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Plea to overhaul basic skills training for the homeless

Charity calls for focused support to reverse major decline in job prospects

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Charity calls for focused support to reverse major decline in job prospects

A charity is calling for an overhaul of skills and welfare to work programmes to tackle a decades-long collapse in employment prospects for homeless people.

St Mungo's, which runs around 100 projects for the homeless in the south of England, says that in 1983, 86 per cent of its clients had some form of work, usually casual or migrant labour. Today, much of that work has disappeared, leaving just 4 per cent in employment. One in seven has never had a job.

"For centuries, homelessness was viewed and understood as a phenomenon linked to migrant labour. Those who used the common lodging houses and casual wards clung onto the labour market with their fingertips, never more than a step away from destitution," said Charles Fraser, the charity's chief executive.

"Something has gone drastically wrong for Britain's homeless men and women seeking work over the last 25 years. But 80 per cent say that it is their goal to get back to work. Why can't we help them achieve that?"

The charity is calling for the Flexible New Deal, the Government's welfare to work programme, to include a preliminary stage with basic capability assessments, and a support system to address the skills gaps that keep homeless people out of work.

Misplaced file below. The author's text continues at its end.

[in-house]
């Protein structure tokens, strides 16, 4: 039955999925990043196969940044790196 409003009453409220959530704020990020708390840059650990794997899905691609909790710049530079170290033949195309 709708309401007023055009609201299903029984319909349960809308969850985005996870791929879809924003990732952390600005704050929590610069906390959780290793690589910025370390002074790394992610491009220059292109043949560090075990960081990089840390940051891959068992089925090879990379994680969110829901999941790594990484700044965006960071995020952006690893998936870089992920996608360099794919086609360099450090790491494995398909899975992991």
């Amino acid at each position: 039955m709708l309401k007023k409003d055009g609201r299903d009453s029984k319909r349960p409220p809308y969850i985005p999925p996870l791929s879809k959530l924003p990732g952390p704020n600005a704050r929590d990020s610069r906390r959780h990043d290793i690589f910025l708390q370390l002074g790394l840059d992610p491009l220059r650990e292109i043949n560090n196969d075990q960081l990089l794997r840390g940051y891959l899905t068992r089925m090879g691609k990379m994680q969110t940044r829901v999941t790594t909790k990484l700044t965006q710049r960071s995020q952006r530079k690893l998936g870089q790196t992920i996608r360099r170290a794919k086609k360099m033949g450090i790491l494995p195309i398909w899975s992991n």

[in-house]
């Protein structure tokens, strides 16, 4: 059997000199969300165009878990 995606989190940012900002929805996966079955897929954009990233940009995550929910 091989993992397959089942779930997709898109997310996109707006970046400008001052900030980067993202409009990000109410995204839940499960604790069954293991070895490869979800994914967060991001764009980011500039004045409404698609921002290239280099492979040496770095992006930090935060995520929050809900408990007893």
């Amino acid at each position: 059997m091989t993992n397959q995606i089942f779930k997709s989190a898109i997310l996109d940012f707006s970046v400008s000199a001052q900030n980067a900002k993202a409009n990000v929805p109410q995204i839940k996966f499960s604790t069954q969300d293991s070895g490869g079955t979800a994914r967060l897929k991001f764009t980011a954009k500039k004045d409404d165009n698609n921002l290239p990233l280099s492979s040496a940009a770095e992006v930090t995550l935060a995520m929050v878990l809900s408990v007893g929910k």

It says support must be focused on basic skills - half of homeless people lack functional literacy. About a quarter of the 1,500 surveyed by the charity also wanted some form of vocational training.

Forty per cent said they were not offered any training through Jobcentre Plus. Just less than a fifth said that what training they had been offered was not helpful.

Some providers have already made their own efforts. Lambeth College is working with the charity to address the basic skills needs of homeless people at a hostel in Clapham, south London.

Residents design their education programme according to their own interests, but college staff ensure that literacy and numeracy are embedded in whatever they do.

Because the learning takes place in the hostel, it is thought to be more accessible than provision in college.

Richard Chambers, Lambeth's principal, said: "If you were to judge the work we do in terms of FE performance indicators, it would never get done. But it works in terms of people participating in a way that fits their personal circumstances."

St Mungo's said the college had to take a risk in breaking away from the standard assumptions of further education. Previous attempts to work with FE had foundered when colleges wanted the charity to assure them that students would remain on the course to the end.

"The answer is no, we can't. This is a hostel," Mr Fraser said.

Mr Chambers said the college did not only judge students' success by progression - it also valued the boost in confidence and social benefits of learning. However, four students have gone on to college courses.

With unemployment at 9.3 per cent - the highest in the capital - getting people into work is a priority in Lambeth.

"Whether it's youth crime or health issues or any other big social problem, if you tackle worklessness and put money in people's pockets, that impacts on everything else," Mr Chambers said.

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